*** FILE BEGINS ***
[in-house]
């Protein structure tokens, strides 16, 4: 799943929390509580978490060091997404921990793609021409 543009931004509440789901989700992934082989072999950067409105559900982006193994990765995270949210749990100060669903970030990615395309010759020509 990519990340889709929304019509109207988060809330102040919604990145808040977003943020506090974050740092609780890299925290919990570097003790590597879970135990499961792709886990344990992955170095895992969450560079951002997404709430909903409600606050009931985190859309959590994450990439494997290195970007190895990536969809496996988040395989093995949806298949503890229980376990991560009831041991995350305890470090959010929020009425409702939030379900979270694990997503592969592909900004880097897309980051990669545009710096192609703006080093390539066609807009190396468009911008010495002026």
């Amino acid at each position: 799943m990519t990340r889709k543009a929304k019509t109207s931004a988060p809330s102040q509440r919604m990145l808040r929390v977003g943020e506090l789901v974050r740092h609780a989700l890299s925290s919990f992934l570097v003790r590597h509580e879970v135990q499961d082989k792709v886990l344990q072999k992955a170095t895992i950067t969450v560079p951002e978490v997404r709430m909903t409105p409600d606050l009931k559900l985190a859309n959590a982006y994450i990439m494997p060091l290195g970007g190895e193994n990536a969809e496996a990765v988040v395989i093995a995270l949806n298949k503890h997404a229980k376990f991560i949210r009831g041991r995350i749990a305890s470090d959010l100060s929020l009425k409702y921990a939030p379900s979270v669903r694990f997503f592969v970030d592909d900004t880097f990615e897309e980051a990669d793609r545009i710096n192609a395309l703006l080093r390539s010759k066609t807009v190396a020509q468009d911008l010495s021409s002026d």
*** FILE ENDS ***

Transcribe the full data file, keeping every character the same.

[in-house]
């Protein structure tokens, strides 16, 4: 799943929390509580978490060091997404921990793609021409 543009931004509440789901989700992934082989072999950067409105559900982006193994990765995270949210749990100060669903970030990615395309010759020509 990519990340889709929304019509109207988060809330102040919604990145808040977003943020506090974050740092609780890299925290919990570097003790590597879970135990499961792709886990344990992955170095895992969450560079951002997404709430909903409600606050009931985190859309959590994450990439494997290195970007190895990536969809496996988040395989093995949806298949503890229980376990991560009831041991995350305890470090959010929020009425409702939030379900979270694990997503592969592909900004880097897309980051990669545009710096192609703006080093390539066609807009190396468009911008010495002026």
């Amino acid at each position: 799943m990519t990340r889709k543009a929304k019509t109207s931004a988060p809330s102040q509440r919604m990145l808040r929390v977003g943020e506090l789901v974050r740092h609780a989700l890299s925290s919990f992934l570097v003790r590597h509580e879970v135990q499961d082989k792709v886990l344990q072999k992955a170095t895992i950067t969450v560079p951002e978490v997404r709430m909903t409105p409600d606050l009931k559900l985190a859309n959590a982006y994450i990439m494997p060091l290195g970007g190895e193994n990536a969809e496996a990765v988040v395989i093995a995270l949806n298949k503890h997404a229980k376990f991560i949210r009831g041991r995350i749990a305890s470090d959010l100060s929020l009425k409702y921990a939030p379900s979270v669903r694990f997503f592969v970030d592909d900004t880097f990615e897309e980051a990669d793609r545009i710096n192609a395309l703006l080093r390539s010759k066609t807009v190396a020509q468009d911008l010495s021409s002026d």